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Friday, September 9, 2011

9/11 Memorial Poem (from northSight)

Below I have reprinted my poem, "Voices From the Aftermath: New York City Requiem" which published in my second collection, northSight (2006). Composer Christopher Scinto created music based on this poem for the fifth anniversary of 9/11 memorial event held in Phoenix. The music was sung, in two performances, by the Phoenix Chorale (formerly Bach Choir) to audiences of more than 300 persons each. It was a moving time for all of us.

I reprint the poem here as a memorial to that terrible day but also as a tribute to the courage, faith and resilence which lies at the heart of our country.


Voices From the Aftermath: New York City Requiem



i.

Young Boy Running in the Street


The day the towers fell, the sun dropped from the sky.
They say my parents died--but I just don't believe them.
I step on broken glass--the dirt gets in my eyes.
On each and every wall I'll hang copies of this picutre:

a dark-haired woman who smiles,
a laughing husband who holds
the sleeping child between them.

Tell every who knows, to call--
my hand is on the phone--I know they will come home--
just ring and we'll go find them.


I know they have been saved...please


I am my father's so; my mother was the one
who said she'd never leave me.

  
ii.


Women Standing at Ground Zero

I keep your voice on the machine, it tells me: good-bye, good-bye.
Your face on the news. Your name engraved inside my ring. Now
when I stare into your grave--this hole
in the ground, circles of twisted metal--I wonder
how is this world still possible?

That day, you woke from a deep sleep,
drank the morning coffee, kissed me
--twice--on the mouth, went to work
and died.

Fires above your head. Fires behind your back.
As you jumped into the hand of God
did my love go with you?


iii.

Widow Waiting Outside the Station House

The wall of blue weeps for you. Thirty years on the job. Thirty years
before my fears
come true. Ashes in my mouth. You, shouting int he blackened air"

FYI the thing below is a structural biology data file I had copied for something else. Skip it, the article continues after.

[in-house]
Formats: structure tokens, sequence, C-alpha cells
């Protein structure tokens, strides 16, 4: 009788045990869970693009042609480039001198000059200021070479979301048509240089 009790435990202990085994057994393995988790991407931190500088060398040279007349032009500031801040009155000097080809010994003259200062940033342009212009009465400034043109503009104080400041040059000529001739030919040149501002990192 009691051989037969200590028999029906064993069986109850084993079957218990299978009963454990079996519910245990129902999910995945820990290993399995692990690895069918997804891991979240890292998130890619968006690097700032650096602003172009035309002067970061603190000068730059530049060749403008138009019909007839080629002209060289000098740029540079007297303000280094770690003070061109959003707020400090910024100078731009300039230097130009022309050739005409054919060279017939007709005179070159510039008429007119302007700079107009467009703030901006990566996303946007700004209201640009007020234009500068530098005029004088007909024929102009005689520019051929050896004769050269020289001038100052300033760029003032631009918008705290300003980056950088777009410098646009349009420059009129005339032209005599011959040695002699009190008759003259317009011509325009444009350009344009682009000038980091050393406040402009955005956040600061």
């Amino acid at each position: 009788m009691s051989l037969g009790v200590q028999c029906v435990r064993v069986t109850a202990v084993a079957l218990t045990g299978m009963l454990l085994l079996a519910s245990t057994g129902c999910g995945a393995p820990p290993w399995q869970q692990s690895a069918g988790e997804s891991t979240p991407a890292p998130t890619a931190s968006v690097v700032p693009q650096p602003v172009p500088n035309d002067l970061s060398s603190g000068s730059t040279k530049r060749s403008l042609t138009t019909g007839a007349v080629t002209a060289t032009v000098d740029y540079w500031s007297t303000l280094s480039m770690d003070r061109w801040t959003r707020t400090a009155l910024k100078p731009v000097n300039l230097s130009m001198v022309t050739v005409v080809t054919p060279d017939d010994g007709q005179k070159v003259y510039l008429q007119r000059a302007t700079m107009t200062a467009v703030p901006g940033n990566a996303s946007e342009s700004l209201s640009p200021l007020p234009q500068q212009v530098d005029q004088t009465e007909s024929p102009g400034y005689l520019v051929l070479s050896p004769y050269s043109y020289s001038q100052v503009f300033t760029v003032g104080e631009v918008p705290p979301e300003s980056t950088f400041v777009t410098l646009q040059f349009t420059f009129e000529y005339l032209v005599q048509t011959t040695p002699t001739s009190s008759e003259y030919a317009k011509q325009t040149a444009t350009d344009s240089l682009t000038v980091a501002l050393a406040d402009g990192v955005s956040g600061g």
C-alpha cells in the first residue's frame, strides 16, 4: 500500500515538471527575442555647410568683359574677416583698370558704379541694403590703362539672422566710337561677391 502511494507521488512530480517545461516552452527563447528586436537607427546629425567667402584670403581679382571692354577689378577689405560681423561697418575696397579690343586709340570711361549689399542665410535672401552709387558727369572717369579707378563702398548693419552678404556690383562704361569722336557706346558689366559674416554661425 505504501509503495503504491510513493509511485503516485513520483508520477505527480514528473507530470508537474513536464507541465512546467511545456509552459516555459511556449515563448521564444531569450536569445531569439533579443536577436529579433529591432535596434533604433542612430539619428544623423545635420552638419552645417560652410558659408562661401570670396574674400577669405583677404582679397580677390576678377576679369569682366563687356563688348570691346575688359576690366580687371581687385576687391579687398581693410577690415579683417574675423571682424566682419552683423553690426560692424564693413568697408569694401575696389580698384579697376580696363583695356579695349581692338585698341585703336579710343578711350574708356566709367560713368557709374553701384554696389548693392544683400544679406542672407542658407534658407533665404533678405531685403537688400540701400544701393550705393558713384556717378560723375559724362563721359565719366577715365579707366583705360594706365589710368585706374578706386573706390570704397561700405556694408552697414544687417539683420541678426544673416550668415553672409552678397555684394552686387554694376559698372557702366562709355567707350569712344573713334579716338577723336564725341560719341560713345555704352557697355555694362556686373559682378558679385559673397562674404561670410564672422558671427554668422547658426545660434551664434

get out of here--

the the building feel straight to the ground. They never found you.
Only this piece of gold. Now for days I've been living in a haze--
trying to recall your face....Your men line the street. I touch your badge
and pray for peace, the kind I hear you say
comes in the earliest part of the morning.


iv.

Father Among the Rescue Workers

Where is my daughter? Where have you brought her?
No one will tell me
where her body lies.
Here is a strand of her hair;
her sweater thrown over a chair.
Tell me--why won't you teel me--when and where and how she died?

You say I should go home, but suppose someone knows

that she found her way through the smoke,
that she ran down the stairs, into the street....

No--you say--no,
there isn't any hope....

just this dust, her body dancing
under the rescue lights, rising 

on a swirl of New York City air.

















Sunday, September 4, 2011

The Why of Wislawa Szymborska

If you have not ever read an entire collection of poems by Wislawa Szymborska, I urge you to do so right now.

Szymboraska,  a polish born poet, won the Nobel Prize for Literature in 1996. Her voice is as clear as it is luminous. Her images, electric. 

In her 1996 Nobel lecture, she states:

"Poets, if they are genuine, must also keep repeating, 'I don't know.'...The world--whatever we might think when we're terrified by its vasteness and our own impotence or when we're embittered by its indifference to individual suffering, of people, animals, and perhaps even plants (for why are we so sure that plants feel no pain?); whatever we might think of its expanses pierced by the rays of stars surrounded by plants we've just begun to discover, planets already dead, still dead,we just don't know; whatever we might think of this measureless theater to which we've got reserved tickets, but tickets whose life span is laughably short, bounded as it is by two arbitrary dates; whatever else we might think of this world--it is astonishing."

This is the why of Wislawa Szmboraska.